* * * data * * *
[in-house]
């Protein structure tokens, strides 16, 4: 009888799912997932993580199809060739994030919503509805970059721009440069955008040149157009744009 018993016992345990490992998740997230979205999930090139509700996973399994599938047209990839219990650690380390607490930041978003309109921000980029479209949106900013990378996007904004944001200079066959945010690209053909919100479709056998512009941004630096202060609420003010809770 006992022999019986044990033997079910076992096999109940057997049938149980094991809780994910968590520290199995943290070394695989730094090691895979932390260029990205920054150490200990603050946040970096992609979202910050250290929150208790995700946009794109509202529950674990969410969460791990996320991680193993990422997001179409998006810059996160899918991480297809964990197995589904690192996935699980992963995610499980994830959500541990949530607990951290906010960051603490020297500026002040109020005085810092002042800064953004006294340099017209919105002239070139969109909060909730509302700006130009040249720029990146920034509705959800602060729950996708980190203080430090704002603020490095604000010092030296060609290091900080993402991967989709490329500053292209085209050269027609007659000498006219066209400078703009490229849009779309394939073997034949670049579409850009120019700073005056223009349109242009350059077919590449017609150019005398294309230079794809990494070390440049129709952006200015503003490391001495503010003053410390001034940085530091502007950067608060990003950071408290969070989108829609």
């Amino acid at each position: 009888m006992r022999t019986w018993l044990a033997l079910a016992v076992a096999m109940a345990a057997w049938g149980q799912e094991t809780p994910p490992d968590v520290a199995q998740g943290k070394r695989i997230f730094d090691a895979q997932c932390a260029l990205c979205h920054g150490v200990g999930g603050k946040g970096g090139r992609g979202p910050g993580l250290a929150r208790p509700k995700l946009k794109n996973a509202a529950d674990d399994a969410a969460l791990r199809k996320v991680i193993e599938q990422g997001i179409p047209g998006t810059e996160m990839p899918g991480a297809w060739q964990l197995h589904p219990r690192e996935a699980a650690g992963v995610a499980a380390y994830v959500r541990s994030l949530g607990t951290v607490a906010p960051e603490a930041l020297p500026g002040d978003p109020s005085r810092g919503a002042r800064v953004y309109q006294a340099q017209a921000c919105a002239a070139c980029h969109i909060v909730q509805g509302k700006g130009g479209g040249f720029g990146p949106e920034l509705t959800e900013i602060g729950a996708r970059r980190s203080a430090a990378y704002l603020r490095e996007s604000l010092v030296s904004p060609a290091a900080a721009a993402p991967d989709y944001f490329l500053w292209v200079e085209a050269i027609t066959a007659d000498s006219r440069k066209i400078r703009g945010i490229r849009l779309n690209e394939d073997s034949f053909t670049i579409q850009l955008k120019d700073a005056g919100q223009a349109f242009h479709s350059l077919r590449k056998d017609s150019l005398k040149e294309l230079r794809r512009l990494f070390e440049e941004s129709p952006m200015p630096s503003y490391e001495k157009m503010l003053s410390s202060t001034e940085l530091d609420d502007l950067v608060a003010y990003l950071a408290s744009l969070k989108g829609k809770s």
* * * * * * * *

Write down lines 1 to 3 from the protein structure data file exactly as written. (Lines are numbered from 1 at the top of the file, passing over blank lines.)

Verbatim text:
[in-house]
């Protein structure tokens, strides 16, 4: 009888799912997932993580199809060739994030919503509805970059721009440069955008040149157009744009 018993016992345990490992998740997230979205999930090139509700996973399994599938047209990839219990650690380390607490930041978003309109921000980029479209949106900013990378996007904004944001200079066959945010690209053909919100479709056998512009941004630096202060609420003010809770 006992022999019986044990033997079910076992096999109940057997049938149980094991809780994910968590520290199995943290070394695989730094090691895979932390260029990205920054150490200990603050946040970096992609979202910050250290929150208790995700946009794109509202529950674990969410969460791990996320991680193993990422997001179409998006810059996160899918991480297809964990197995589904690192996935699980992963995610499980994830959500541990949530607990951290906010960051603490020297500026002040109020005085810092002042800064953004006294340099017209919105002239070139969109909060909730509302700006130009040249720029990146920034509705959800602060729950996708980190203080430090704002603020490095604000010092030296060609290091900080993402991967989709490329500053292209085209050269027609007659000498006219066209400078703009490229849009779309394939073997034949670049579409850009120019700073005056223009349109242009350059077919590449017609150019005398294309230079794809990494070390440049129709952006200015503003490391001495503010003053410390001034940085530091502007950067608060990003950071408290969070989108829609």
């Amino acid at each position: 009888m006992r022999t019986w018993l044990a033997l079910a016992v076992a096999m109940a345990a057997w049938g149980q799912e094991t809780p994910p490992d968590v520290a199995q998740g943290k070394r695989i997230f730094d090691a895979q997932c932390a260029l990205c979205h920054g150490v200990g999930g603050k946040g970096g090139r992609g979202p910050g993580l250290a929150r208790p509700k995700l946009k794109n996973a509202a529950d674990d399994a969410a969460l791990r199809k996320v991680i193993e599938q990422g997001i179409p047209g998006t810059e996160m990839p899918g991480a297809w060739q964990l197995h589904p219990r690192e996935a699980a650690g992963v995610a499980a380390y994830v959500r541990s994030l949530g607990t951290v607490a906010p960051e603490a930041l020297p500026g002040d978003p109020s005085r810092g919503a002042r800064v953004y309109q006294a340099q017209a921000c919105a002239a070139c980029h969109i909060v909730q509805g509302k700006g130009g479209g040249f720029g990146p949106e920034l509705t959800e900013i602060g729950a996708r970059r980190s203080a430090a990378y704002l603020r490095e996007s604000l010092v030296s904004p060609a290091a900080a721009a993402p991967d989709y944001f490329l500053w292209v200079e085209a050269i027609t066959a007659d000498s006219r440069k066209i400078r703009g945010i490229r849009l779309n690209e394939d073997s034949f053909t670049i579409q850009l955008k120019d700073a005056g919100q223009a349109f242009h479709s350059l077919r590449k056998d017609s150019l005398k040149e294309l230079r794809r512009l990494f070390e440049e941004s129709p952006m200015p630096s503003y490391e001495k157009m503010l003053s410390s202060t001034e940085l530091d609420d502007l950067v608060a003010y990003l950071a408290s744009l969070k989108g829609k809770s």